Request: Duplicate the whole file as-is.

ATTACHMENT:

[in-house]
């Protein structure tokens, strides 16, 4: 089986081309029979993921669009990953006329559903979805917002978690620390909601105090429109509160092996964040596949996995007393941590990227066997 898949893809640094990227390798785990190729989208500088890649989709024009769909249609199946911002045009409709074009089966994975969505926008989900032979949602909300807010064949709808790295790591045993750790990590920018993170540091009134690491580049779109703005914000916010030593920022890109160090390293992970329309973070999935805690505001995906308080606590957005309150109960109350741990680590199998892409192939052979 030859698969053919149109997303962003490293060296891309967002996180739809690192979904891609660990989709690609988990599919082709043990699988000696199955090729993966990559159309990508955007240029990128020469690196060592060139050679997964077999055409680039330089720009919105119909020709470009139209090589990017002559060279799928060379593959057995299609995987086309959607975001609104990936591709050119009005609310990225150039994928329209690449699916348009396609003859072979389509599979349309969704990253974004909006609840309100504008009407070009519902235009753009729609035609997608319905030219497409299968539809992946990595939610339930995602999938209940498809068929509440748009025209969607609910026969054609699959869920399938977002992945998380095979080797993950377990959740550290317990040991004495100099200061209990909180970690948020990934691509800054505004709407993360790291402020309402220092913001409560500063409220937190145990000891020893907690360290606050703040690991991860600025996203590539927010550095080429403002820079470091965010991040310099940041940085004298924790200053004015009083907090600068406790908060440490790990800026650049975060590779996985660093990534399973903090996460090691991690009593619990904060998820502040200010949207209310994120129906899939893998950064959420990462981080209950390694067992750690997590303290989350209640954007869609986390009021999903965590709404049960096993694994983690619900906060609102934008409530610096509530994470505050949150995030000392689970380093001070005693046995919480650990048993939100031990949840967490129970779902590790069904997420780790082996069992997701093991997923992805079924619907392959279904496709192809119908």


[in-house]
């Protein structure tokens, strides 16, 4: 089986081309029979993921669009990953006329559903979805917002978690620390909601105090429109509160092996964040596949996995007393941590990227066997 898949893809640094990227390798785990190729989208500088890649989709024009769909249609199946911002045009409709074009089966994975969505926008989900032979949602909300807010064949709808790295790591045993750790990590920018993170540091009134690491580049779109703005914000916010030593920022890109160090390293992970329309973070999935805690505001995906308080606590957005309150109960109350741990680590199998892409192939052979 030859698969053919149109997303962003490293060296891309967002996180739809690192979904891609660990989709690609988990599919082709043990699988000696199955090729993966990559159309990508955007240029990128020469690196060592060139050679997964077999055409680039330089720009919105119909020709470009139209090589990017002559060279799928060379593959057995299609995987086309959607975001609104990936591709050119009005609310990225150039994928329209690449699916348009396609003859072979389509599979349309969704990253974004909006609840309100504008009407070009519902235009753009729609035609997608319905030219497409299968539809992946990595939610339930995602999938209940498809068929509440748009025209969607609910026969054609699959869920399938977002992945998380095979080797993950377990959740550290317990040991004495100099200061209990909180970690948020990934691509800054505004709407993360790291402020309402220092913001409560500063409220937190145990000891020893907690360290606050703040690991991860600025996203590539927010550095080429403002820079470091965010991040310099940041940085004298924790200053004015009083907090600068406790908060440490790990800026650049975060590779996985660093990534399973903090996460090691991690009593619990904060998820502040200010949207209310994120129906899939893998950064959420990462981080209950390694067992750690997590303290989350209640954007869609986390009021999903965590709404049960096993694994983690619900906060609102934008409530610096509530994470505050949150995030000392689970380093001070005693046995919480650990048993939100031990949840967490129970779902590790069904997420780790082996069992997701093991997923992805079924619907392959279904496709192809119908």